Ottaviano dei Petrucci

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Petrucci, Ottaviano dei

Petrucci, Ottaviano dei, Italian music publisher; b. Fossombrone, June 18, 1466; d. Venice, May 7, 1539. He was the descendant of an impoverished family of the nobility. He went to Venice about 1490. He petitioned in 1498 for the exclusive privilege of printing “canto figurato” and “intabolature d’organo e de liuto” in the Venetian dominions for a period of 20 years; the privilege was granted on May 25, 1498. His first vol., Harmonice musices odhecaton A, was issued on May 15, 1501; it contained 96 works, mostly French chansons for 3 and 4 Voices. It was followed by Canti B (1501) and Canti C (1503), which contained 49 and 137 works, respectively. In 1507 he became the first printer to publ, lute tablature. When the war of the League of Cambrai against the Venetian Republic made further work impossible, he returned to Fossombrone (1511), leaving his associates Amedeo Scotto and Nicolo da Rafael to oversee his affairs in Venice. He was active as a publisher in Fossombrone until about 1521, bringing out eds. of both musical and non-musical works. He received a 15-year privilege from Pope Leo X in 1513 for printing mensural music and organ tablature (the privilege to publ, keyboard music was revoked in 1516); also received a 5-year extension of his Venetian privilege in 1514; ceased publishing from 1516 to 1519, again most likely due to the unsettled times. In 1520 he built a paper mill in Acqua Santa, near Fossombrone; was recalled to Venice by the senate in 1536 to supervise the publication of Latin and Italian classical texts. His eds., printed with great neatness, are rare and highly prized specimens of early presswork. In Venice he brought out eds. of works by leading composers of the Netherlands school, as well as by Italian composers. His publications in Fossombrone continued to highlight Italian music, with the French school displacing the Netherlands masters. Modern eds. of his publications include the following: K. Jeppesen, ed., Die mehrstimmige italienische Laude um 1500: Das 2. Laudenbuch des O. d.P. (1507) (Leipzig and Copenhagen, 1935), R. Schwartz, ed., O. P.: Frottole, Buch I und IV, Publikationen Älterer Musik, VIII (Leipzig, 1935), H. Hewitt, ed., Harmonice Musices Odhecaton A (Cambridge, Mass., 1942; 2nd ed., rev., 1946), G. Cesari, R. Monterosso, and B. Disertori, eds., Le frottole nelV edizione principe di O. P., I: Libri, I, II, e III, Istituta et Monumenta, i/1 (1954), B. Disertori, ed., Le frottole per canto e liuto intabulate da Franciscus Bossinensis, Istituzioni e Monumenti dell’arte Musicale Italiana, new series, iii (1964), and H. Hewitt, ed., O. P.; Canti B numero cinquante (Venice, 1502), Monuments of Renaissance Music, II (1967).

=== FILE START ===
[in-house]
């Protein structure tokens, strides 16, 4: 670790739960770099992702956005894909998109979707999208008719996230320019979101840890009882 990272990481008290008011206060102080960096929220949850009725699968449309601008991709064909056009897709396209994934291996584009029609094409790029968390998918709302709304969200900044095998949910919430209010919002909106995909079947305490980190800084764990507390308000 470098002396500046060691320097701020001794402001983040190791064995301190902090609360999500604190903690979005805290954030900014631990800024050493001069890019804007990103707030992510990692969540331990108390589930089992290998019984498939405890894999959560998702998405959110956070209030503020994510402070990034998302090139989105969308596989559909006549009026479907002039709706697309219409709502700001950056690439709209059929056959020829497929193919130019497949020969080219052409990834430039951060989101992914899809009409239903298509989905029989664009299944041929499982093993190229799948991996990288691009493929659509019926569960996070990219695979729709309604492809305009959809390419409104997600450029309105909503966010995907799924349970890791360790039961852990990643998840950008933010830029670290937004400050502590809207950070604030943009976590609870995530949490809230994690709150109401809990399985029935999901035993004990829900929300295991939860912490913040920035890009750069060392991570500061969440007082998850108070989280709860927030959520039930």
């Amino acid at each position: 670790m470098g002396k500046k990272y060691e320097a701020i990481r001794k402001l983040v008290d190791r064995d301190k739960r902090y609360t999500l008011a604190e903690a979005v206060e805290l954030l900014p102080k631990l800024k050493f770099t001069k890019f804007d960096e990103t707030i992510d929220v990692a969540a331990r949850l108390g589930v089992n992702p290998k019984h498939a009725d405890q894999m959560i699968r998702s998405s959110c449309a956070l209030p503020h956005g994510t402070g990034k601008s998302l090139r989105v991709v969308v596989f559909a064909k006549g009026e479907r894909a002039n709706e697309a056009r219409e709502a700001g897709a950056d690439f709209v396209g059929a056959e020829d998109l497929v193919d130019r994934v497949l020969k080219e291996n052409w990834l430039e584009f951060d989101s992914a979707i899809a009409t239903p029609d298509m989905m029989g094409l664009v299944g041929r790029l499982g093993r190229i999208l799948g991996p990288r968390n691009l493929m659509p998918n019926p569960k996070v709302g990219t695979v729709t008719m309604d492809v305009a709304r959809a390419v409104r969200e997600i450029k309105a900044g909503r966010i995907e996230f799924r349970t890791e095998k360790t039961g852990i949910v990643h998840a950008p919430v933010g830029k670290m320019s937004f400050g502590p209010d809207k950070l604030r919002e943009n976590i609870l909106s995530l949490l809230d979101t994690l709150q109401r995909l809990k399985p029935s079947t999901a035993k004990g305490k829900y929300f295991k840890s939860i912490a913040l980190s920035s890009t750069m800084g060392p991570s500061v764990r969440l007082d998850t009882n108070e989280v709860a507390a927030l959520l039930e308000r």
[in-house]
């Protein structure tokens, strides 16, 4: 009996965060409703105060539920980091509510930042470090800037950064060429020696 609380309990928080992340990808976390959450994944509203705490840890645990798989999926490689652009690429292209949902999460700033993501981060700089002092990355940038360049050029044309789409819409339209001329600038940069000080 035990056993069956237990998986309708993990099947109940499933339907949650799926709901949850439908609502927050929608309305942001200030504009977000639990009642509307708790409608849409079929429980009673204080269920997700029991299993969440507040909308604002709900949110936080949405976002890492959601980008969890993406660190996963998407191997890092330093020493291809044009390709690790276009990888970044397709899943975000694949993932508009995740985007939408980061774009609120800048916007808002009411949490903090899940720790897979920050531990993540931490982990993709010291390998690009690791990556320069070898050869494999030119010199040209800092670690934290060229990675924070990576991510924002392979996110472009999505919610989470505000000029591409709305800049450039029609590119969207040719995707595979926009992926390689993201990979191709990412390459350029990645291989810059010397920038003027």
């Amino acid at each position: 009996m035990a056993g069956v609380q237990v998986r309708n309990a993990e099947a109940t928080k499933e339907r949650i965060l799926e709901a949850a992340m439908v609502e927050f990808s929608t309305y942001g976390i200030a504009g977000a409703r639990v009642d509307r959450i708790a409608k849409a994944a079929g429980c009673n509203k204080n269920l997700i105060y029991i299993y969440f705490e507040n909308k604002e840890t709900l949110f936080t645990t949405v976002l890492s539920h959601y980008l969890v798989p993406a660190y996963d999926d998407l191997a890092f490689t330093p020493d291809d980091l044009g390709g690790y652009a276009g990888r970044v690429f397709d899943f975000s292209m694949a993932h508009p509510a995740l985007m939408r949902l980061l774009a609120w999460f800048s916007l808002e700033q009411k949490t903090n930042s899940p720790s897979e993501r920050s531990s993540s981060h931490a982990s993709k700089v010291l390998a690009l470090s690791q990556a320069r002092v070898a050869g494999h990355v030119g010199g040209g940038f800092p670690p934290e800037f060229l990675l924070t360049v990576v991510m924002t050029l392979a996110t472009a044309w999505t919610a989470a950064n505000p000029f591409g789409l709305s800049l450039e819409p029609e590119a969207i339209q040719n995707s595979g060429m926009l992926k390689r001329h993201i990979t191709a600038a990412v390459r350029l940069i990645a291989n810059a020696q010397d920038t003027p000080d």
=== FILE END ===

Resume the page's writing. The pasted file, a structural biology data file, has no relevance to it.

D. Vernarecci, O. d.P. da Fossombrone (Fossombrone, 1881; 2nd ed., 1882); C. Boer, Chansonvormen op het einde van de XVde eeuw: Een studie naar aanleiding van P.’s “Harmonice musices odhecaton” (Amsterdam, 1938); C. Sartori, Bibliografia delle opere musicali stampate da O. P. (Florence, 1948).

—Nicolas Slonimsky/Laura Kuhn/Dennis McIntire

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Mascherino, Ottaviano (1536–1606). Bolognese by birth, he settled in Rome in 1574, where he made additions to Bramante's Cortile di Belvedere (1578–85), probably built the Church of San Salvatore in Lauro (1591–1600), and restructured the Palazzo del Quirinale (1583–5). He designed the façades of Santa Maria della Scala (1592) and Santo Spirito dei Napoletani (1593), both in Rome.


Art Bulletin, xlv/3 (1963), 205–44;
Ackerman (1954);
Wittkower (1982)

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